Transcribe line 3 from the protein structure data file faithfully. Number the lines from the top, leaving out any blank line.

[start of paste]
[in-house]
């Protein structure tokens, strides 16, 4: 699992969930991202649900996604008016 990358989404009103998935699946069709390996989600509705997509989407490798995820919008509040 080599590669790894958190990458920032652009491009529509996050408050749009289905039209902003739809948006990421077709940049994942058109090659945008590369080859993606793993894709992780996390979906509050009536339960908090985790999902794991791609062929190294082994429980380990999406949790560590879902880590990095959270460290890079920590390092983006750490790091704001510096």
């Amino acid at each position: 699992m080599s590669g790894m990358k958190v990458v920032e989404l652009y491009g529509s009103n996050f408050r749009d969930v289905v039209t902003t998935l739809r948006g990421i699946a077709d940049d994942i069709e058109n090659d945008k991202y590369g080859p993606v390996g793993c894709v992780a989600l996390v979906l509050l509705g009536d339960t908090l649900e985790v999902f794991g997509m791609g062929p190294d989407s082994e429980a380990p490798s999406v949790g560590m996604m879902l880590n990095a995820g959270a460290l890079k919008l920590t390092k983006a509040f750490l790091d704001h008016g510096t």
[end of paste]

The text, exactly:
């Amino acid at each position: 699992m080599s590669g790894m990358k958190v990458v920032e989404l652009y491009g529509s009103n996050f408050r749009d969930v289905v039209t902003t998935l739809r948006g990421i699946a077709d940049d994942i069709e058109n090659d945008k991202y590369g080859p993606v390996g793993c894709v992780a989600l996390v979906l509050l509705g009536d339960t908090l649900e985790v999902f794991g997509m791609g062929p190294d989407s082994e429980a380990p490798s999406v949790g560590m996604m879902l880590n990095a995820g959270a460290l890079k919008l920590t390092k983006a509040f750490l790091d704001h008016g510096t």